Bridge was unable to reach Jason Michner, who is listed on state regulatory records as the last in a string of successors to lead the family corporation before its foreclosure.
Given the site’s history of problems, some in Jackson wonder why regulators didn’t come down harder on Michner sooner, before the company was able to escape liability through bankruptcy.
“The taxpayers are being stiffed,” said LaPorte, the community development director.
He sees the Michner saga as an example of how weak environmental standards and lax enforcement have allowed industrial pollution to fester unchecked across Michigan, saddling communities with health risks, cleanup costs and blight.
Manufacturing and plating industry officials say companies like Michner are an outlier — bad actors whose behavior does not reflect the broader sector. Today’s plating industry is cleaner, with better waste management thanks to regulations passed in the 1970s and 80s, said Gotthelf said of the surface finishers association.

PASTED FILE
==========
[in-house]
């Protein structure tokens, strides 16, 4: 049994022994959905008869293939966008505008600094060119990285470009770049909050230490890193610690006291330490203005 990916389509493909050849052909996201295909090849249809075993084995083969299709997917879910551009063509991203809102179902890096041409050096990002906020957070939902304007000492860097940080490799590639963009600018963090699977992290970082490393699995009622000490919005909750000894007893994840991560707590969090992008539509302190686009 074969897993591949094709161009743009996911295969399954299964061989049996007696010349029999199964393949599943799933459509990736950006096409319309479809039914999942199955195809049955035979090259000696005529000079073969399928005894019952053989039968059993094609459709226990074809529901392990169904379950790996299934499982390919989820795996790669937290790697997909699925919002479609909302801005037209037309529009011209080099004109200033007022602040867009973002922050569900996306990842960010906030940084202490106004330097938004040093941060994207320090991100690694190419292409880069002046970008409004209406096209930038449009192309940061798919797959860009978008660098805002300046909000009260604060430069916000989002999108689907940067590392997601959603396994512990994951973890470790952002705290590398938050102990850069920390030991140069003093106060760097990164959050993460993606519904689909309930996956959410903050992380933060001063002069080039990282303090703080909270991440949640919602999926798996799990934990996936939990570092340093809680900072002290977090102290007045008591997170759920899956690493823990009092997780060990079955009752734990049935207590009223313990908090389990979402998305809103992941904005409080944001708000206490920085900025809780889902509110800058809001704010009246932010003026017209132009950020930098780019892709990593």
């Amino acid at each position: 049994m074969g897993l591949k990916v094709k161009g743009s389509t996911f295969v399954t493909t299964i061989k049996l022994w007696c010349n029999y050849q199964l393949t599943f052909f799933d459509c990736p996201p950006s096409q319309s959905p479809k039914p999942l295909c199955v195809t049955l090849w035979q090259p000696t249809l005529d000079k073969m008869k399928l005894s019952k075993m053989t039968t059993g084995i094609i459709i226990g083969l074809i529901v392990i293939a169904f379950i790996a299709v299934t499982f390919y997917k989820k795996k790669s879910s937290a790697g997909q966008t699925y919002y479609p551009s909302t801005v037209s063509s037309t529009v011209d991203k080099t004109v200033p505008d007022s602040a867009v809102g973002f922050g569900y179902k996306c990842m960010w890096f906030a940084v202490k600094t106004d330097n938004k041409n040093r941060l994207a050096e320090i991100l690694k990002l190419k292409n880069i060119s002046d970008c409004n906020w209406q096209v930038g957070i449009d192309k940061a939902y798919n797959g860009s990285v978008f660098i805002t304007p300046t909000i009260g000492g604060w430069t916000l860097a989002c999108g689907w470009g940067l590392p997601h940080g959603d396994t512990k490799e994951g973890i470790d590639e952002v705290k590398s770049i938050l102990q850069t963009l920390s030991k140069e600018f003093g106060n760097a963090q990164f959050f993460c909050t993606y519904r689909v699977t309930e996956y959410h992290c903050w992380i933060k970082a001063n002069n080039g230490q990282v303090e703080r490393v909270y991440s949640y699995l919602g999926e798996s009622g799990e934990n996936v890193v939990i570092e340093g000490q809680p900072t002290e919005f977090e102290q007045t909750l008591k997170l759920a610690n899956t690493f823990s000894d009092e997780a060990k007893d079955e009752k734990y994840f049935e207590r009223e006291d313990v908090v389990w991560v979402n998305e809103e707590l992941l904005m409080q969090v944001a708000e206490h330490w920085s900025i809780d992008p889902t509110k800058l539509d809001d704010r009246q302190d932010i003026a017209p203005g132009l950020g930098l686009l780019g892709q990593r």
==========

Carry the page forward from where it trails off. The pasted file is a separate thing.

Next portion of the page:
But many platers in Michigan have been in operation since before those regulations took effect. And state law doesn’t compel companies to actively search for contamination from the past, or disclose contaminants they discover to regulators.
“Some of the old ones, they just keep going generation after generation,” Gotthelf said. “So is there contamination? Probably.”
Modern plating sites have sometimes had problems, too. An example is Tribar Manufacturing in Wixom, responsible for PFAS pollution in the Huron River and a weekslong public health scare following a spill from the facility last year.
Some say automakers should share some of the blame. Suppliers like Michner are captive to the industry, which dictates their manufacturing processes down to exacting specifications. Gearhart, of the Ecology Center, argued that automakers could set higher environmental standards, too.
For more than a year, the Ecology Center has been pushing the industry to stop demanding parts plated with hexavalent chromium, a toxic metal that gives rims, mirrors and grilles a distinctive shine. There are safer alternatives for many applications, though the shine would look different.
“We haven't gotten any commitments from them to do such a thing,” Gearhart said.